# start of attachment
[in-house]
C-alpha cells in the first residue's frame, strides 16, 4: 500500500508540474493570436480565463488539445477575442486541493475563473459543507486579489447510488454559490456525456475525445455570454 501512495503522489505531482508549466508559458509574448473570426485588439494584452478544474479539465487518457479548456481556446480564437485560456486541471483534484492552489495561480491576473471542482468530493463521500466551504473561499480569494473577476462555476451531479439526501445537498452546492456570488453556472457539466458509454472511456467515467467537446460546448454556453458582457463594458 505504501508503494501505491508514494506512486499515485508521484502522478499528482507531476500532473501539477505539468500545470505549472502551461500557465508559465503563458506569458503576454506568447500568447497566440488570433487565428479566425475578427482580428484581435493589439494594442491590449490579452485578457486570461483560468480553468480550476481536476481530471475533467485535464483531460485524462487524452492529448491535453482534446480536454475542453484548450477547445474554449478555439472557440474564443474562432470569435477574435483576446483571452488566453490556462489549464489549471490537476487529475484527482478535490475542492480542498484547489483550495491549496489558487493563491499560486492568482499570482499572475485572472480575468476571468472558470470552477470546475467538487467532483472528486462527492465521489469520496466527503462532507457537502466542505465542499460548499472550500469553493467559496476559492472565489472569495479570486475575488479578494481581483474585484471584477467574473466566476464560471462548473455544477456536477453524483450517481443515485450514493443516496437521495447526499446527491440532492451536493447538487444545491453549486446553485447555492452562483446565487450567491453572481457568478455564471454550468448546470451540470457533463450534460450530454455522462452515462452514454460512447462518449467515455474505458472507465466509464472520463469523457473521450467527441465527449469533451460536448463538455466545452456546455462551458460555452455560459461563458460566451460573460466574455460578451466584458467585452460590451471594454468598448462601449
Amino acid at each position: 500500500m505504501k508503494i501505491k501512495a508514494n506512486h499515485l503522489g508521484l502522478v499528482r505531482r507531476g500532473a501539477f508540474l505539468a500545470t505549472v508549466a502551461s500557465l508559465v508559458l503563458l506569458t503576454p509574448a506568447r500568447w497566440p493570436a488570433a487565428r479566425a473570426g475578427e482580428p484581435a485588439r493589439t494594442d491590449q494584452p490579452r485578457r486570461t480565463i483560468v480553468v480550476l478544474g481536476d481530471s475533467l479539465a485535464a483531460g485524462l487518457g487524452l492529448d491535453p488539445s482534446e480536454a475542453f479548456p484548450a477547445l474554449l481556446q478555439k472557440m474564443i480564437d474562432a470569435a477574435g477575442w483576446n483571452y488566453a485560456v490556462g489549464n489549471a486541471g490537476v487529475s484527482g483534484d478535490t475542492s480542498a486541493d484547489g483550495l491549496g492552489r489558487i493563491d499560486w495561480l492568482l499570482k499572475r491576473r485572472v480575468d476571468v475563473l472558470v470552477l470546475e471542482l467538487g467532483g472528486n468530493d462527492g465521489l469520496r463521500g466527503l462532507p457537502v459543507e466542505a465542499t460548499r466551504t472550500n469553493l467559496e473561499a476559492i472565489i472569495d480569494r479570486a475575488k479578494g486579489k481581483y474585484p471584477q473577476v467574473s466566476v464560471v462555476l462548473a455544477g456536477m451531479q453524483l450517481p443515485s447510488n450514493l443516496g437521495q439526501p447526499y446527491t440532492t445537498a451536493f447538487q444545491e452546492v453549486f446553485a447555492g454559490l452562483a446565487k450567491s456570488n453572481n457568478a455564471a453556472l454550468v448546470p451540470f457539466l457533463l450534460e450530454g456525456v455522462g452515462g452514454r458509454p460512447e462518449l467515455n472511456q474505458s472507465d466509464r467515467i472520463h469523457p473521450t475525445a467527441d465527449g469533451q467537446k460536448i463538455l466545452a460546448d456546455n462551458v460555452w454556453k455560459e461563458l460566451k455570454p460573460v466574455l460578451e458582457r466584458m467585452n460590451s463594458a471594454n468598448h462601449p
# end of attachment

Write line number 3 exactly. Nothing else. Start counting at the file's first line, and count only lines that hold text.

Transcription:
Amino acid at each position: 500500500m505504501k508503494i501505491k501512495a508514494n506512486h499515485l503522489g508521484l502522478v499528482r505531482r507531476g500532473a501539477f508540474l505539468a500545470t505549472v508549466a502551461s500557465l508559465v508559458l503563458l506569458t503576454p509574448a506568447r500568447w497566440p493570436a488570433a487565428r479566425a473570426g475578427e482580428p484581435a485588439r493589439t494594442d491590449q494584452p490579452r485578457r486570461t480565463i483560468v480553468v480550476l478544474g481536476d481530471s475533467l479539465a485535464a483531460g485524462l487518457g487524452l492529448d491535453p488539445s482534446e480536454a475542453f479548456p484548450a477547445l474554449l481556446q478555439k472557440m474564443i480564437d474562432a470569435a477574435g477575442w483576446n483571452y488566453a485560456v490556462g489549464n489549471a486541471g490537476v487529475s484527482g483534484d478535490t475542492s480542498a486541493d484547489g483550495l491549496g492552489r489558487i493563491d499560486w495561480l492568482l499570482k499572475r491576473r485572472v480575468d476571468v475563473l472558470v470552477l470546475e471542482l467538487g467532483g472528486n468530493d462527492g465521489l469520496r463521500g466527503l462532507p457537502v459543507e466542505a465542499t460548499r466551504t472550500n469553493l467559496e473561499a476559492i472565489i472569495d480569494r479570486a475575488k479578494g486579489k481581483y474585484p471584477q473577476v467574473s466566476v464560471v462555476l462548473a455544477g456536477m451531479q453524483l450517481p443515485s447510488n450514493l443516496g437521495q439526501p447526499y446527491t440532492t445537498a451536493f447538487q444545491e452546492v453549486f446553485a447555492g454559490l452562483a446565487k450567491s456570488n453572481n457568478a455564471a453556472l454550468v448546470p451540470f457539466l457533463l450534460e450530454g456525456v455522462g452515462g452514454r458509454p460512447e462518449l467515455n472511456q474505458s472507465d466509464r467515467i472520463h469523457p473521450t475525445a467527441d465527449g469533451q467537446k460536448i463538455l466545452a460546448d456546455n462551458v460555452w454556453k455560459e461563458l460566451k455570454p460573460v466574455l460578451e458582457r466584458m467585452n460590451s463594458a471594454n468598448h462601449p